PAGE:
Link to full article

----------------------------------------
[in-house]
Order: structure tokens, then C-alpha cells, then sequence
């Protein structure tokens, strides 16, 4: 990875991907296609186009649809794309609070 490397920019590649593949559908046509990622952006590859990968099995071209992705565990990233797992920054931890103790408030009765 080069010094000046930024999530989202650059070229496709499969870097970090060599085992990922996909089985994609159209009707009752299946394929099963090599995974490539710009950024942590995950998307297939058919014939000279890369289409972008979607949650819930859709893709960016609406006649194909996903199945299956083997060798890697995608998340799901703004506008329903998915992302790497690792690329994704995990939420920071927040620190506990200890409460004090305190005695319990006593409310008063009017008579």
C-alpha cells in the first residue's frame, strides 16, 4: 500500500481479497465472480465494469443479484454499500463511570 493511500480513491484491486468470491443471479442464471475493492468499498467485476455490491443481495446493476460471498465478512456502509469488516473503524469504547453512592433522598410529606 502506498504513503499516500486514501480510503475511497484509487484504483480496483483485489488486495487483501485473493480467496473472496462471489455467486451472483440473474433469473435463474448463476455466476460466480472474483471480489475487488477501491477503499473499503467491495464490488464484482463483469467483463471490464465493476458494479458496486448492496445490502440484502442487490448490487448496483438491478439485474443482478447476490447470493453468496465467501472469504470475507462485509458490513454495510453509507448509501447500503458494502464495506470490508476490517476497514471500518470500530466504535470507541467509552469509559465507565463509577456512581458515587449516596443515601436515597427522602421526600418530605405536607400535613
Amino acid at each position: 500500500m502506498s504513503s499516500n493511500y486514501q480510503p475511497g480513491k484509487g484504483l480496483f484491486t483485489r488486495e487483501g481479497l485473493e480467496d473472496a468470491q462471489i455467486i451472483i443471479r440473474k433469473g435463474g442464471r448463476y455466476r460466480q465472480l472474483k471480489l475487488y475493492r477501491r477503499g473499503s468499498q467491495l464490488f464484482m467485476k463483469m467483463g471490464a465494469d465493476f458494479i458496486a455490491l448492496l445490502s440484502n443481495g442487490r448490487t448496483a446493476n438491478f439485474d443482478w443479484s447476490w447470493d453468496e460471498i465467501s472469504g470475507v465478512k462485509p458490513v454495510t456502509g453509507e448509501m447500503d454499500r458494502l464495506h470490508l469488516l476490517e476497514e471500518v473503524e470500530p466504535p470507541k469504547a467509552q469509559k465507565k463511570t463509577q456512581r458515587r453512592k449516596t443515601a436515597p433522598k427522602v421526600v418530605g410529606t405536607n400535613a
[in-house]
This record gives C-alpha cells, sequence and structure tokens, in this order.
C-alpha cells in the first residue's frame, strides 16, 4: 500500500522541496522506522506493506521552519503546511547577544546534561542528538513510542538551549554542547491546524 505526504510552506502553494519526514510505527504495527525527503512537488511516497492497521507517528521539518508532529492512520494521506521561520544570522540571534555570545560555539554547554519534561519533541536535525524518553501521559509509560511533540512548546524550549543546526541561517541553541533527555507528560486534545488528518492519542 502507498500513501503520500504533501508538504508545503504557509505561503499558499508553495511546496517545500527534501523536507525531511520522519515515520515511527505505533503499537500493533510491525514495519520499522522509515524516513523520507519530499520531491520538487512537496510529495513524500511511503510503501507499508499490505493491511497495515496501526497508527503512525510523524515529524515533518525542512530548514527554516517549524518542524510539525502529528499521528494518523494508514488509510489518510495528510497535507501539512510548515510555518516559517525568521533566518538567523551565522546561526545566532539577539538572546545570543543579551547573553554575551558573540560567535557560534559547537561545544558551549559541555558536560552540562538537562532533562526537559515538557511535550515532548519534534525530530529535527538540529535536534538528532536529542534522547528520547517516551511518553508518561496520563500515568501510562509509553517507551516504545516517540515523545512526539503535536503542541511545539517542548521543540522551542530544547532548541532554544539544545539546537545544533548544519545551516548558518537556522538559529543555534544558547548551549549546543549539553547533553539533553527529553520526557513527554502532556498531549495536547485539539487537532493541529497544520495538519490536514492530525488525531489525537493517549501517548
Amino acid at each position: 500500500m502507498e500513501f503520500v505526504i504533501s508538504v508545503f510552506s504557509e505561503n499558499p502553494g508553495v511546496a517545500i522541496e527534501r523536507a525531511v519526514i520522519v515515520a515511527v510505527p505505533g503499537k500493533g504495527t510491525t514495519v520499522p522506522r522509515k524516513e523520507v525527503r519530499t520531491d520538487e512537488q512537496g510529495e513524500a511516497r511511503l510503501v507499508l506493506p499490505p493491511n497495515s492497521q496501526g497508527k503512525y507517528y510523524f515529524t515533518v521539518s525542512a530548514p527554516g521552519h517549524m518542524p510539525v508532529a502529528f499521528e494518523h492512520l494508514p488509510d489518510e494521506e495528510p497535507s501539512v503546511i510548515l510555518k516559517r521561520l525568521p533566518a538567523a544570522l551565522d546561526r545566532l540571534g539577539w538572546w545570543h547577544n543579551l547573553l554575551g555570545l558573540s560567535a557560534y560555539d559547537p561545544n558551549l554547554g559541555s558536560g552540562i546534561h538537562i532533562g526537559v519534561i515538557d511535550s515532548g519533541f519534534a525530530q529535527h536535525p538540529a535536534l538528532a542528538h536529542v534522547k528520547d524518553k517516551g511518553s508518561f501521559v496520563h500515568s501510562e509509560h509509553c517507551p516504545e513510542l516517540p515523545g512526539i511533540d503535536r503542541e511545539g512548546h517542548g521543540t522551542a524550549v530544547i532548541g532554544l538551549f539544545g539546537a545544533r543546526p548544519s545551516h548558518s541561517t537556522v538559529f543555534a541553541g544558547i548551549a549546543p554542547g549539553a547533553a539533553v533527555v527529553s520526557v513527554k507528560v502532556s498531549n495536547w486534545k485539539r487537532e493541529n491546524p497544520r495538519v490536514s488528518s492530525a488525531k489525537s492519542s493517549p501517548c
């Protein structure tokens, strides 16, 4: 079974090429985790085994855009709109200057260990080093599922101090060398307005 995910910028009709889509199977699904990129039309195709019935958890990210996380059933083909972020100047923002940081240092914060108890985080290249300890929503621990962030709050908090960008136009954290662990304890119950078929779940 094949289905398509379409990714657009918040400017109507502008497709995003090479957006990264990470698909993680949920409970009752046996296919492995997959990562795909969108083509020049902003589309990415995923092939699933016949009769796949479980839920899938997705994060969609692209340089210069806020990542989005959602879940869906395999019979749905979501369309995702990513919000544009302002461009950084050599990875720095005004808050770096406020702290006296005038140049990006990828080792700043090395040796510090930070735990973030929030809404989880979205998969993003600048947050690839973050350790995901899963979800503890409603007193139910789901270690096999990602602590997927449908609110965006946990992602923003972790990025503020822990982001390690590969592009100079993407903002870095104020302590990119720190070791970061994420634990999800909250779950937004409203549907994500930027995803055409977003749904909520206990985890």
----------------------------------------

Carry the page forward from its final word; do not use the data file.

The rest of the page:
The Laniakea Supercluster (/ˌlæni.əˈkeɪ.ə/; Hawaiian for "open skies" or "immense heaven")[2] is the galaxy supercluster that is home to the Milky Way and approximately 100,000 other nearby galaxies. It was defined in September 2014, when a group of astronomers including R. Brent Tully of the University of Hawaiʻi, Hélène Courtois of the University of Lyon, Yehuda Hoffman of the Hebrew University of Jerusalem, and Daniel Pomarède of CEA Université Paris-Saclay published a new way of defining superclusters according to the relative velocities of galaxies.[3][4] The new definition of the local supercluster subsumes the prior defined local supercluster, the Virgo Supercluster, as an appendage.[5][6][7][8][9] Follow-up studies suggest that the Laniakea Supercluster is not gravitationally bound; it will disperse rather than continue to maintain itself as an overdensity relative to surrounding areas.